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City: Make big house bigger

The Brooklyn Paper
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City Corrections officials are inviting developers to pitch plans for the (big) house of their dreams.

As reported last year in The Brooklyn Paper, the Brooklyn House of Detention will eventually reopen and double in size — and last week the city announced that it would soon be taking bids on the job.

The so-called Request for Expressions of Interest will ask builders to estimate the cost of adding hundreds of new cells within the existing 759-bed House of D — and adding shops on the ground floor of the building, which stands at the rapidly gentrifying intersection of Atlantic Avenue and Smith Street.

The jail has been closed since 2003.

Developers will be expected to build on top of the existing 11-story structure as well as on a city-owned parking lot next door, according to documents obtained by The Brooklyn Paper.

An underground parking lot will also be included in the 353,381-square-foot expansion, said Stephen Morello, a spokesman for the city Department of Correction.

The notion of having ground-floor retail at the base of the jail was a concession to local residents and Borough President Markowitz after it became clear that the city would reopen the jail despite widespread opposition.

The 112,000-square-foot retail base could easily house a grocery store, according to Rob Perris, district manager of Community Board 2. Markowitz has said that he would like to see a Trader Joe’s supermarket in the space.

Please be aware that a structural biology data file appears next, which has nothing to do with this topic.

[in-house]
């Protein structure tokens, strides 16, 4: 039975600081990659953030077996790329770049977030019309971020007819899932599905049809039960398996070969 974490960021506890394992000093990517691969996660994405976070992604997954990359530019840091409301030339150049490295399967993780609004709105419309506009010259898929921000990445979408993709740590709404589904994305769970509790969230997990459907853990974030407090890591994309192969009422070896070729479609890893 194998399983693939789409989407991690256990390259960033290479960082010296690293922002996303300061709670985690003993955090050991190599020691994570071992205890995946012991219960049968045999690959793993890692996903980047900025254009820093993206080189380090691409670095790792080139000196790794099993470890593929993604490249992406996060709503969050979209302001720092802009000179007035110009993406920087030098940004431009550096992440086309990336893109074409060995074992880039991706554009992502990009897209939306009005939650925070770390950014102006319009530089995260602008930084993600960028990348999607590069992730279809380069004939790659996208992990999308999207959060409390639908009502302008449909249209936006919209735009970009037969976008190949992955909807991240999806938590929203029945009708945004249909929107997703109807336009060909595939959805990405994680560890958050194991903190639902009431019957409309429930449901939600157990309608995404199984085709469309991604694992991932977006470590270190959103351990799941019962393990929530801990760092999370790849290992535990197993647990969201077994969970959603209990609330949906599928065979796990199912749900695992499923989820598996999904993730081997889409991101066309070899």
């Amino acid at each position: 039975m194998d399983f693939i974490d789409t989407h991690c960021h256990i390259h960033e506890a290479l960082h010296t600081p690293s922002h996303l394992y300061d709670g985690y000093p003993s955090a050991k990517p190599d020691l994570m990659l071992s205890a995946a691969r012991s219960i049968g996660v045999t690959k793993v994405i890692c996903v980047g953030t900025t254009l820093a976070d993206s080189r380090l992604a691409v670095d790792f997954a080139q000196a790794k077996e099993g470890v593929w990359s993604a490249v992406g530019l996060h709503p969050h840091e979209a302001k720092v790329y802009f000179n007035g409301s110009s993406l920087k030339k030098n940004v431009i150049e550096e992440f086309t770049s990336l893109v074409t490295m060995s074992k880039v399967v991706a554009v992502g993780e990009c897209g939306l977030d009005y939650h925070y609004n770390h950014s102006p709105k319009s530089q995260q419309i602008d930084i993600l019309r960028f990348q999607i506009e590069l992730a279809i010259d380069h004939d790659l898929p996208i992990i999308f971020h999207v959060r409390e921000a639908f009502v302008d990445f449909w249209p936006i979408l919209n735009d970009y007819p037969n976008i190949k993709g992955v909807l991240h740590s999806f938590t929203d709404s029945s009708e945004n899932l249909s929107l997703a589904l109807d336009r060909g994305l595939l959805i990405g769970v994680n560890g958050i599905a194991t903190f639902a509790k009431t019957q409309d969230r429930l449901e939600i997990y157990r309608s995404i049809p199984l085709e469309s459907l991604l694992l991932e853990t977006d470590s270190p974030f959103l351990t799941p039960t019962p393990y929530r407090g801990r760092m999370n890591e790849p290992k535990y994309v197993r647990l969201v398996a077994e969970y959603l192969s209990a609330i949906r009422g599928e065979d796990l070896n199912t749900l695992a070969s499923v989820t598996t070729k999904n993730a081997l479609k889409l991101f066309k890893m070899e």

“It is my view that we can fix the problems associated with this site, turning this situation into an opportunity to create new benefits for the local community,” the Beep said.

CB2 officially opposed the expansion at a board meeting on Wednesday.

“The jail was not a good neighbor,” the board’s chairwoman, Shirley McRae, wrote to the city. “The behavior of some visitors to the jail, including public urination and the hiding of weapons and other contraband on private property was a burden on the [nearby] residential neighborho­od.”

The expansion of the House of D — an ugly tower celebrated in the works of countless rappers and novelist Jonathan Lethem — is part of a larger plan to modernize the city’s prison system by replacing old cells on Rikers Island with new beds closer to the communities in which inmates live. A new jail will also be built in the Bronx.

“By increasing capacity, we cut the costs by half and improve inmates’ access to the courts, their communities, families and legal representa­tion,” said Morello, the Correction spokesman.

DUMBO developer Jed Walentas told The Brooklyn Paper last year that he would consider building on the jail site — if he was given adjacent land to build a residential tower on the same foundation.

Correction officials expect the project to take five years, with the expanded jail reopening in 2013.

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